South Korea's foreign currency reserves swelled to a new record high in January, adding to the country's buffer against economic and financial turmoil.
The reserves totaled $273.7 billion at the end of January, up $3.7 billion from $270 billion at the end of December, the Bank of Korea said in a statement.
January's figure marked the largest on record, said Moon Han-geun, a senior economist in the Bank of Korea's international department.
South Korea's reserves of major currencies last hit a record high in November but fell in December as the yen and euro weakened, reducing their value in dollar terms.
The reserves are largely invested in securities and deposits, according to the central bank. A small component is a notional currency called Special Drawing Rights which are overseen by the International Monetary Fund. Gold accounts for the smallest portion.
The BOK attributed January's increase to profits on investment of the reserves and the National Pension Service redeeming at maturity its currency swaps with the BOK.
Those factors more than made up for a decline in the dollar value of euro-denominated reserves caused by the single currency's weakness against the greenback, the bank said.
Foreign currency reserves are a key buffer for a country facing economic turmoil because they can be used to defend its currency, provide liquidity and generally shore up the financial system. The South Korean government has touted the reserves as its best defense against any potential currency crisis.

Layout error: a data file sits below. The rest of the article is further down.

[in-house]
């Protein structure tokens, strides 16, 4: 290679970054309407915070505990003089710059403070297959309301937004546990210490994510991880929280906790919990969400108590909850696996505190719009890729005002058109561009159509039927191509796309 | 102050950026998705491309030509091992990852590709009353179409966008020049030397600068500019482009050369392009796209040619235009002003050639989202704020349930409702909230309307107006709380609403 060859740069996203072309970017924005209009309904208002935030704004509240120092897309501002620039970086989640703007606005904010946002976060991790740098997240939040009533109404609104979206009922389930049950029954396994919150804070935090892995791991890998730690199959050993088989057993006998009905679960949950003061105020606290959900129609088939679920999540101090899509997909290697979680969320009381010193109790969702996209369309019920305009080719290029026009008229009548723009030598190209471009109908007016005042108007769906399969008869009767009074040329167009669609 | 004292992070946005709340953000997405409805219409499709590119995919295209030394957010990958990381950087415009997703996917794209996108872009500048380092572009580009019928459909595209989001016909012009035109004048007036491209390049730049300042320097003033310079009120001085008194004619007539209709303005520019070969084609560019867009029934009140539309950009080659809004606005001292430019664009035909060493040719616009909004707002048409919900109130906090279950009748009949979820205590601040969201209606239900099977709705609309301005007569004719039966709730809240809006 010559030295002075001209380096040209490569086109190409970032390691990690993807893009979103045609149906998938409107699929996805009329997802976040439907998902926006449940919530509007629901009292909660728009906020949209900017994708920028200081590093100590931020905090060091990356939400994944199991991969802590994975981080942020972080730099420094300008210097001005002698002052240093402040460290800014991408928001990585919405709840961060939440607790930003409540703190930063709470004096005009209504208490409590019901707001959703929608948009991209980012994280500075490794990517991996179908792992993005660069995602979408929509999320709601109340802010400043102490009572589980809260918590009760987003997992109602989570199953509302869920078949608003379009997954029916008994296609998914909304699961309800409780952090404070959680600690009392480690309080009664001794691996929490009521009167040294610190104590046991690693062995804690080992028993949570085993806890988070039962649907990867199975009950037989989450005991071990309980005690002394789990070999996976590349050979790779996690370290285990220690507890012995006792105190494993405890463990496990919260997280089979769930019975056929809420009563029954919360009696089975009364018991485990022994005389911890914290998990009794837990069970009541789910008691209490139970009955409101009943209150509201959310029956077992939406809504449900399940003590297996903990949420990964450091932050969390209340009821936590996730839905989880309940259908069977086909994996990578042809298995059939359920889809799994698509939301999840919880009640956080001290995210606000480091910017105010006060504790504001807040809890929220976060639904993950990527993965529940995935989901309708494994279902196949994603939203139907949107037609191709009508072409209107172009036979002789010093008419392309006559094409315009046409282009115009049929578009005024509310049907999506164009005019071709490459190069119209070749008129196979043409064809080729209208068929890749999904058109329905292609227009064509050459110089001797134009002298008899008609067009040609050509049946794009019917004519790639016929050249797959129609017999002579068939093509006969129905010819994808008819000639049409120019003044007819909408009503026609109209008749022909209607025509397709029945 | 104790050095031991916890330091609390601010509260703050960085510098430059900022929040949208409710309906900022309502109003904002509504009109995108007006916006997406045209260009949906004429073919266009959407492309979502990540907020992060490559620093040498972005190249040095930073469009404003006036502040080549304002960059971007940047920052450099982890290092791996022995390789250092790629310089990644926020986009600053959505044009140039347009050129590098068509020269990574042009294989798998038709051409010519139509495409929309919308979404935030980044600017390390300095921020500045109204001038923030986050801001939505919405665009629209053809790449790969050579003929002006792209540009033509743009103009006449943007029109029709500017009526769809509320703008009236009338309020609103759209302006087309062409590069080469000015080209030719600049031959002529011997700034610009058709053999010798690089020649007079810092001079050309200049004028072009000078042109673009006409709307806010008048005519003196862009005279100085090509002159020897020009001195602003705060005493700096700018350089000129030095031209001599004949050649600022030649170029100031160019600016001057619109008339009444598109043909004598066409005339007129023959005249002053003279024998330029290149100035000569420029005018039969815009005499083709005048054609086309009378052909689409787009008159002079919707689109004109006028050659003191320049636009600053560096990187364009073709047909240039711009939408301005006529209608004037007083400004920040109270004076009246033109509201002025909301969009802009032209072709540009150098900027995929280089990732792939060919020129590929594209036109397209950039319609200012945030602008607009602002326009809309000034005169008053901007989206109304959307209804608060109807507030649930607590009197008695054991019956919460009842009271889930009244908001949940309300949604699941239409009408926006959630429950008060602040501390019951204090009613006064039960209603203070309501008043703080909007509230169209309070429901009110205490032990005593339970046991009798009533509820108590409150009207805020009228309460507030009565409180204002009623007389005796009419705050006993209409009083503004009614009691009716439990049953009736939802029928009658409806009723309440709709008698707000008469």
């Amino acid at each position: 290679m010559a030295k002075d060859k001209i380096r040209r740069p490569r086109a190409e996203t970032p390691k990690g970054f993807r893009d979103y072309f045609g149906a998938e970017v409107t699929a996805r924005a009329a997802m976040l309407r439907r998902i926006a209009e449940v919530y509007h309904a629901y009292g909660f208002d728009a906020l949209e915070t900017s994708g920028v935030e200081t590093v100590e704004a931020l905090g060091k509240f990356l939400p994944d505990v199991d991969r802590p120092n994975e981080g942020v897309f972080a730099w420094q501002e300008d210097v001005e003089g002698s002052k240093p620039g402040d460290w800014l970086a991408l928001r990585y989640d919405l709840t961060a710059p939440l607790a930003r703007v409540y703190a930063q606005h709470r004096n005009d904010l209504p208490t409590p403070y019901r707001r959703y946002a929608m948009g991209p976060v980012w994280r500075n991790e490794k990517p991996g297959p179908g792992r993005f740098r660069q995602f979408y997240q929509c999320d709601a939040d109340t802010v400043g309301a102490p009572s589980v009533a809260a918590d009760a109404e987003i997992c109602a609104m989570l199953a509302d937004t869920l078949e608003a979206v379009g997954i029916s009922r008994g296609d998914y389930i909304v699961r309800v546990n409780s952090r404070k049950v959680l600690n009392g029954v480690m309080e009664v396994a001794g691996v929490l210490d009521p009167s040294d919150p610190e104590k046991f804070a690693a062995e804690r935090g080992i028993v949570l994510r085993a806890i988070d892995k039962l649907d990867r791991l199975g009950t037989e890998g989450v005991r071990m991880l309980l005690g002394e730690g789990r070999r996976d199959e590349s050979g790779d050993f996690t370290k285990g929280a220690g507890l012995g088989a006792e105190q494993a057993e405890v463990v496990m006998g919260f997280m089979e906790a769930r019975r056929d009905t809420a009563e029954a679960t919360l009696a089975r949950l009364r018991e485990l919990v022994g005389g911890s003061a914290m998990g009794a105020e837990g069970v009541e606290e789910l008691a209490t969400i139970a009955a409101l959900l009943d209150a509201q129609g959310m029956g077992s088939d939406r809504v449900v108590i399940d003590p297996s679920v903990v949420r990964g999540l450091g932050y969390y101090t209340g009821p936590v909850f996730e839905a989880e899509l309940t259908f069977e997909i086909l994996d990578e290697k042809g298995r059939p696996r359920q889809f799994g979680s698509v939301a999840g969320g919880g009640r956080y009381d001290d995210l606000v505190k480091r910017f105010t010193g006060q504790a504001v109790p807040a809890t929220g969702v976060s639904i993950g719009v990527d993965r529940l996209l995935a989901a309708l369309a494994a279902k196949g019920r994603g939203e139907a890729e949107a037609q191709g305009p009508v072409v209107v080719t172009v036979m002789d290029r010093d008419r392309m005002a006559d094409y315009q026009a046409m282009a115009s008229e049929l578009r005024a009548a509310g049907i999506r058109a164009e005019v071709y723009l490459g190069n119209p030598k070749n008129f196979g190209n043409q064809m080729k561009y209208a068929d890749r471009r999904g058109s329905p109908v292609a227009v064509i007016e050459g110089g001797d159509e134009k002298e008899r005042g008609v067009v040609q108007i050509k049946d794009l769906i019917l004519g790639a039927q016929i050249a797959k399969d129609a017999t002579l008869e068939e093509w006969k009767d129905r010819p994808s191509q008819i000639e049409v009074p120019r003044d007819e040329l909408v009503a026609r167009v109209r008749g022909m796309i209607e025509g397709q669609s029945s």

A sharp decline in the holdings came under close scrutiny during the global financial meltdown, however, on nagging fears the country could face such a crisis.
South Korea's reserves had peaked at $264.25 billion in March 2008 but declined to $200.51 billion in November. In October of that year they recorded their biggest monthly decline on record — $27.4 billion — as authorities dipped into the pool of cash to battle the effects of the global credit crisis. The reserves steadily rose again as the global financial system stabilized.
As of the end of December 2009 the reserves remained the world's sixth largest behind those of China, Japan, Russia, Taiwan and India, the central bank said. The statement did not provide a global ranking for January.
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